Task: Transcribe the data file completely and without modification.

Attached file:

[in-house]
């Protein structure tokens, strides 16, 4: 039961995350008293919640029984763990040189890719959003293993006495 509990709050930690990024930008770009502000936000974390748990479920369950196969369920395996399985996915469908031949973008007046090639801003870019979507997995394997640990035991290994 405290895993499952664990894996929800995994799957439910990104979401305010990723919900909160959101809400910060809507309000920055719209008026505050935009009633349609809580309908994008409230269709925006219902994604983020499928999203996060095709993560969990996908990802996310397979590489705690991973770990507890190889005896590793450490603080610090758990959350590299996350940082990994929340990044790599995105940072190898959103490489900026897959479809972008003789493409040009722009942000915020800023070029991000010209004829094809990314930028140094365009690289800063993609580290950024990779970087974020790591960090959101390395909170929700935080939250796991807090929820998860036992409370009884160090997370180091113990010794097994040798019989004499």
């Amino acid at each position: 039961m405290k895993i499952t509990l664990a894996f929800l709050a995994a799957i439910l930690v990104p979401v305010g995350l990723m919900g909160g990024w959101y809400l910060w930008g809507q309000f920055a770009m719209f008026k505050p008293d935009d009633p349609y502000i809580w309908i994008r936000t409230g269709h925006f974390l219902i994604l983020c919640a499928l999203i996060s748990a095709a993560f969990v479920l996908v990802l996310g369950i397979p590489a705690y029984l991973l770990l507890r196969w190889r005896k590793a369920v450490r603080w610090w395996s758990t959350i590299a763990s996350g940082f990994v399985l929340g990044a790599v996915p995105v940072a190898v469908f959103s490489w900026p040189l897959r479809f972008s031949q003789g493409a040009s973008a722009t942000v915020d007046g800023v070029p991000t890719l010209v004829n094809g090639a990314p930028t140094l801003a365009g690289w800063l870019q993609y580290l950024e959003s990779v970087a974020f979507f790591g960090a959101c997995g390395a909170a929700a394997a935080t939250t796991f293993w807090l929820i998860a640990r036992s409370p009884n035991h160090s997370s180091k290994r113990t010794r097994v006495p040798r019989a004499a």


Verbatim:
[in-house]
């Protein structure tokens, strides 16, 4: 039961995350008293919640029984763990040189890719959003293993006495 509990709050930690990024930008770009502000936000974390748990479920369950196969369920395996399985996915469908031949973008007046090639801003870019979507997995394997640990035991290994 405290895993499952664990894996929800995994799957439910990104979401305010990723919900909160959101809400910060809507309000920055719209008026505050935009009633349609809580309908994008409230269709925006219902994604983020499928999203996060095709993560969990996908990802996310397979590489705690991973770990507890190889005896590793450490603080610090758990959350590299996350940082990994929340990044790599995105940072190898959103490489900026897959479809972008003789493409040009722009942000915020800023070029991000010209004829094809990314930028140094365009690289800063993609580290950024990779970087974020790591960090959101390395909170929700935080939250796991807090929820998860036992409370009884160090997370180091113990010794097994040798019989004499």
């Amino acid at each position: 039961m405290k895993i499952t509990l664990a894996f929800l709050a995994a799957i439910l930690v990104p979401v305010g995350l990723m919900g909160g990024w959101y809400l910060w930008g809507q309000f920055a770009m719209f008026k505050p008293d935009d009633p349609y502000i809580w309908i994008r936000t409230g269709h925006f974390l219902i994604l983020c919640a499928l999203i996060s748990a095709a993560f969990v479920l996908v990802l996310g369950i397979p590489a705690y029984l991973l770990l507890r196969w190889r005896k590793a369920v450490r603080w610090w395996s758990t959350i590299a763990s996350g940082f990994v399985l929340g990044a790599v996915p995105v940072a190898v469908f959103s490489w900026p040189l897959r479809f972008s031949q003789g493409a040009s973008a722009t942000v915020d007046g800023v070029p991000t890719l010209v004829n094809g090639a990314p930028t140094l801003a365009g690289w800063l870019q993609y580290l950024e959003s990779v970087a974020f979507f790591g960090a959101c997995g390395a909170a929700a394997a935080t939250t796991f293993w807090l929820i998860a640990r036992s409370p009884n035991h160090s997370s180091k290994r113990t010794r097994v006495p040798r019989a004499a």